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Why courage is not the absence of fear?

We can look at courage and fear from a mathematical perspective. However we use these two elements, the result will always be 100. Courage + fear = 100. This is why courage is not the absence of fear. It works when courage is 30 and fear is 70, when courage is 50 and fear is also 50, or when courage is 67 and fear is 33.

This makes me think that both courage and fear are present at the same time and together they create some sort of balance.

If I look back at the experiences I’ve had, I don’t think I’ve ever looked at them this way. When you are in the center of the situation, what you feel is not courage but fear. That’s the truth.

For example, when I spoke in front of people for the first time, I didn’t feel courage. I felt the fear I had. But, at the same time, if I look at the opposite pole of fear and at the things that gave me a positive feeling, they appeared after I knew why I wanted to speak in front of people and what I wanted to say… at least at first.

Then other things appeared. I started paying more attention to what I was saying to those in front of me and to the way I was saying it. I started paying more attention to the interaction I was having with them. Finally, I reached a point where I understand that the lower the intensity of fear was, the more freedom I had to pay attention to the things that mattered.

As much as courage is not the absence of fear, I believe courage means having the freedom to make decisions without fear holding you back. Or without fear making you blind about those decisions.

If we take a look at the mathematical approach I mentioned at the beginning of this article, I don’t believe there’s a situation where either fear or courage is 100 while the other is 0. As the title stands, courage is not the absence of fear or vice-versa. Instead, I believe there are situations where fear is greater than courage or courage is greater than fear. But there is never going to be an absolute extreme.

You’ll never be only brave and you’ll never be only afraid. Even though, when you think of fear you can say ‘I was so afraid I couldn’t do anything’.

Why do you think courage is not the absence of fear?

The way we look at things impacts the intensity of our fear and courage. That’s why it’s really important to know why we do what we do because knowing it will somehow guide our perspective.

Let’s say you’re afraid of speaking in front of people and you can’t say a word when you have over 20 people in front of you. You simply freeze and the feeling of fear is so powerful that it doesn’t really matter how big the desire of public speaking is.

At that moment, if you have more clarity regarding why you want to speak in front of people, you won’t feel fear as much and that clarity will help you at least make one more step forward.

Having clarity means:

  • Knowing WHY you want to speak in front of people;
  • Knowing WHAT you want to say to those people;
  • Knowing HOW you want to say it;
  • Knowing WHEN and WHERE you want to speak in front of people.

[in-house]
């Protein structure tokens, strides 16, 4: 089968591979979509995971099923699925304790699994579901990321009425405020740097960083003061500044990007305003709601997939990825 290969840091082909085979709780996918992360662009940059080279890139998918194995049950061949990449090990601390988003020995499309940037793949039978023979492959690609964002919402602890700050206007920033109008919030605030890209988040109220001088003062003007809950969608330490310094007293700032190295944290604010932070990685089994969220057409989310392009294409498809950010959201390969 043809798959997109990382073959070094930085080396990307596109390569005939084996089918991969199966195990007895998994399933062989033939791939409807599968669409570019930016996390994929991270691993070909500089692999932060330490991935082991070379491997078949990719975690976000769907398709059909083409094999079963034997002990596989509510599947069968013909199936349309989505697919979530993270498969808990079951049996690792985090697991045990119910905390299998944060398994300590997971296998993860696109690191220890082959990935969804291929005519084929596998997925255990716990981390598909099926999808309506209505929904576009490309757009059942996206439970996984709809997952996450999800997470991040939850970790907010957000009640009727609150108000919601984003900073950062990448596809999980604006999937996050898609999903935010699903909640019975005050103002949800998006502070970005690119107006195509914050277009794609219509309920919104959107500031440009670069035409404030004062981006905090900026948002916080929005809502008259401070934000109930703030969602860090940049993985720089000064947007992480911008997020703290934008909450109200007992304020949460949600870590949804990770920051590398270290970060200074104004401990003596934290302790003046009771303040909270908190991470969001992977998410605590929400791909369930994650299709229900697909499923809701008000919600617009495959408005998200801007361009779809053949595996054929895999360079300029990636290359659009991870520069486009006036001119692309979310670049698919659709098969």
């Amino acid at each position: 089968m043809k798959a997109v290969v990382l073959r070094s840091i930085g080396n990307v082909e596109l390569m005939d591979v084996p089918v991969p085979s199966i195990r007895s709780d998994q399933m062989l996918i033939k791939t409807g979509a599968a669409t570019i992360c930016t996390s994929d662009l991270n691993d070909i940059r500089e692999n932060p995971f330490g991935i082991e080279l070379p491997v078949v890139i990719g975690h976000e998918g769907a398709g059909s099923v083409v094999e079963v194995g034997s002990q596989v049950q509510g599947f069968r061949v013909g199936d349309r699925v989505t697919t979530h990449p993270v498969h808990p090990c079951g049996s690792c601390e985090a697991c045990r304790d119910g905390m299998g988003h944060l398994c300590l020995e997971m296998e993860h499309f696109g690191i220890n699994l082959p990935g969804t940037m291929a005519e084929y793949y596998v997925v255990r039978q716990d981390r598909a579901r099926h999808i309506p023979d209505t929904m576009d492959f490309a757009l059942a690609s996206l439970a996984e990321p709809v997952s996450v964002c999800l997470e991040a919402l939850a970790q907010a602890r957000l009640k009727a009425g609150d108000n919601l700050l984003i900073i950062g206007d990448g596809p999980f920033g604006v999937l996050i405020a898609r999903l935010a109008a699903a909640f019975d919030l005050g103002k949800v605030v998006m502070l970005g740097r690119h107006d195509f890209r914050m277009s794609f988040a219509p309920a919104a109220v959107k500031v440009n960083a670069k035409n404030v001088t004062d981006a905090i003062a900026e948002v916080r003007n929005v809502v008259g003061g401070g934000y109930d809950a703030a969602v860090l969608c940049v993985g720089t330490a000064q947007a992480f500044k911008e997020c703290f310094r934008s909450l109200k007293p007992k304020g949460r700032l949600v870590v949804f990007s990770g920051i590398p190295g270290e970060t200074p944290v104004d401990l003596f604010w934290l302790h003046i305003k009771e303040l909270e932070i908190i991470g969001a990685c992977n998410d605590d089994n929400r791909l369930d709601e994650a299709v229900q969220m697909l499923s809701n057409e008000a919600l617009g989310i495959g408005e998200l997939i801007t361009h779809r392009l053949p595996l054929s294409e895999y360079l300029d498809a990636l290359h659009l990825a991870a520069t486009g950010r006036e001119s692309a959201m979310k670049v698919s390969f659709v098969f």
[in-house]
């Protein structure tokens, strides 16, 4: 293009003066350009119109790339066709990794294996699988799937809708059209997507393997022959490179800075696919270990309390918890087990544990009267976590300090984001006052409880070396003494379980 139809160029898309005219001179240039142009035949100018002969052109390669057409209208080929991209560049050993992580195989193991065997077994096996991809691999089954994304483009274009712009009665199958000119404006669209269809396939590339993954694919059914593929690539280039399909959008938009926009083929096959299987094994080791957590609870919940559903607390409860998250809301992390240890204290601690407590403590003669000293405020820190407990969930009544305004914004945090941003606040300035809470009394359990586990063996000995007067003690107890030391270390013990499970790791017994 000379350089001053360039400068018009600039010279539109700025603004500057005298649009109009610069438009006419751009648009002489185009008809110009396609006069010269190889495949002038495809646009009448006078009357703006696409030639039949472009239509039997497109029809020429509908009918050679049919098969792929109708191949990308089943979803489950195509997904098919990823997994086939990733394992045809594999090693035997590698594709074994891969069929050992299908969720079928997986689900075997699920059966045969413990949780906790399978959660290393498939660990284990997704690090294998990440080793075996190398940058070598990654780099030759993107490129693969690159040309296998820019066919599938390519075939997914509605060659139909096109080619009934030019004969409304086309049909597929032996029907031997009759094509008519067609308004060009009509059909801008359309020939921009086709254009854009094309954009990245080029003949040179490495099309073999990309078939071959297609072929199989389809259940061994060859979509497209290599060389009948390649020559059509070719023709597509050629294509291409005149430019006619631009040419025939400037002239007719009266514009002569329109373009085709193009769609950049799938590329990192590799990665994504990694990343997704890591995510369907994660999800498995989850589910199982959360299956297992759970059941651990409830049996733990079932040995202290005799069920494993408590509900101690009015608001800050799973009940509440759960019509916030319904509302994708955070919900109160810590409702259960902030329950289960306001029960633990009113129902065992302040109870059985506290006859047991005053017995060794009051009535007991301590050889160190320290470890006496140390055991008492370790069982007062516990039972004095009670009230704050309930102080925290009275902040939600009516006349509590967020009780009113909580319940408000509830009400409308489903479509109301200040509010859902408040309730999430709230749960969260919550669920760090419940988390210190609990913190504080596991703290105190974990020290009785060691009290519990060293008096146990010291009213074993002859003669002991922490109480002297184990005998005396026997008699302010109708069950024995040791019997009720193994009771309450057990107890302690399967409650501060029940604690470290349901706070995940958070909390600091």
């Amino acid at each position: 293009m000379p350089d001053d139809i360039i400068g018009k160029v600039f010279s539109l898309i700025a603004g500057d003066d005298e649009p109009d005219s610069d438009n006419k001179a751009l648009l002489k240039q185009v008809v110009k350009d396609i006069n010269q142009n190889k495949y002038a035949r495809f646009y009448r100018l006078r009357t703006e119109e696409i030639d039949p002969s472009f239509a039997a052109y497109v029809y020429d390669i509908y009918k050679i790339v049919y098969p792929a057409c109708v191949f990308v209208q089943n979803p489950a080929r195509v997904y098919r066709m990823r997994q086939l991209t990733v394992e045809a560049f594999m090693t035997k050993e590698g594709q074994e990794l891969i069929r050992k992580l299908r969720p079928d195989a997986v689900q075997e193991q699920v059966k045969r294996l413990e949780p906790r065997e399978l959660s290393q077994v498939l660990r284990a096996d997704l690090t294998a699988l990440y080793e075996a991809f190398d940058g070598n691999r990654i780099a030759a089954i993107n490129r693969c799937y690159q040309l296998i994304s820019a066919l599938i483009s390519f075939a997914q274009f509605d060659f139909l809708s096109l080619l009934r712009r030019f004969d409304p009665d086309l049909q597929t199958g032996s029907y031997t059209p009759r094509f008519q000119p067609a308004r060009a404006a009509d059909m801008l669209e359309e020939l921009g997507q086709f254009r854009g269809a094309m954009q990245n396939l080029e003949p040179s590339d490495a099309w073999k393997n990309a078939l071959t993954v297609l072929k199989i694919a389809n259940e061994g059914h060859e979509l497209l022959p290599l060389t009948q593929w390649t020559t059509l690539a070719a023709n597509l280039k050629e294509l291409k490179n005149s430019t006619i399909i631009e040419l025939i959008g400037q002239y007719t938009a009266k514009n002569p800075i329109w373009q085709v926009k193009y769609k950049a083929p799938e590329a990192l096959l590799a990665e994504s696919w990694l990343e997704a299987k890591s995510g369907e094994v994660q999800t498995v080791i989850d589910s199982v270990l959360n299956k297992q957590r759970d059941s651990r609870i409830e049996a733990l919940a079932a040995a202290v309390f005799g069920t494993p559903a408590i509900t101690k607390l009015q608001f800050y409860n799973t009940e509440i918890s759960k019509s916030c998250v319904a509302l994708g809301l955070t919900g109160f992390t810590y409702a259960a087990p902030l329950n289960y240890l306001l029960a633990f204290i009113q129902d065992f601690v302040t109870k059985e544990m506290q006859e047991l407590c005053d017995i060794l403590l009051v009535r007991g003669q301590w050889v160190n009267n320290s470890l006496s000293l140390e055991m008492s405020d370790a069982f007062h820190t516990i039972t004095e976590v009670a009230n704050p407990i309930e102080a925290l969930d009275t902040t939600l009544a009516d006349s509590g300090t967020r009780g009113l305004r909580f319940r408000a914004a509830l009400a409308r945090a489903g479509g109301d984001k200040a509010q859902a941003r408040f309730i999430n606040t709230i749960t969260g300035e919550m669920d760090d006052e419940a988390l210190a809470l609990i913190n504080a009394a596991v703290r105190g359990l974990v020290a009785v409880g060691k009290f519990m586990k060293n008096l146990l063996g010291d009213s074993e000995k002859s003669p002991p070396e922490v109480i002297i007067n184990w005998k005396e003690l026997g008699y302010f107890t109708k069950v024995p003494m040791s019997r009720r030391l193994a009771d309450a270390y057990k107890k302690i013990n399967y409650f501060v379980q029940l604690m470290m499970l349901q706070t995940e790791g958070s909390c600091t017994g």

These are important information that you have to know and know really well. Otherwise, all that fear that you have (which is purely emotional) can’t really be guided. The fear is still there and I don’t think it ever goes away – that’s why courage is not the absence of fear.

If you look at neuroscience and the studies behind neuroscience, you’ll notice that our brain has two components: the emotional and the rational.

When it comes to fear, it is purely emotional. Oftentimes, our fears are unjustified which means they lack the rational component. To lower the intensity of fear, we have to learn to guide the emotion with something that’s rational. Therefore, we have to use the rational component to guide the emotional one.

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I believe that we’ll always have moments in our lives where we’ll be more afraid than courageous. All those moments should be seen as opportunities and benefit from them, especially when the intensity of fear is not that high.

After all, the ability to overcome your fears is part of a behavior, which is part of a habit: the habit of facing fears.

I truly believe that exactly those moments when the fear you feel is not that powerful are moments in which you have the opportunity to advance towards your fears and create yourself the behavior of doing so, which will become a habit later on.

This habit will help you in moments such as:

  • Delivering a presentation to your boss;
  • Asking the loved one to marry you;
  • Having a difficult discussion with a friend.

When it comes to uncomfortable situations where the feeling of fear is also present (in a lower or higher dose), it’s really important to go towards it instead of running away from it. It’s not like after three years of being afraid to speak your mind to someone who has a higher authority than you, you suddenly stop fearing and you deliver a two-hour presentation to your boss and he’ll be amazed. That’s not how it usually works.

Therefore, it’s important to make small steps and try to cope with the feeling of fear in small doses. Eventually, you’ll encounter situations where the intensity of fear will be greater than anything but you’ll be able to guide it through your past experiences and with the help of the rational component of your brain (with all the information you gathered there).

This is how you end up being courageous.

It will happen in time and it’s better to make small steps instead of diving right into a situation where the intensity of fear is beyond your limits, get stuck, and decide that it’s better to quit.

Just remember that courage is not the absence of fear.

With love and optimism,

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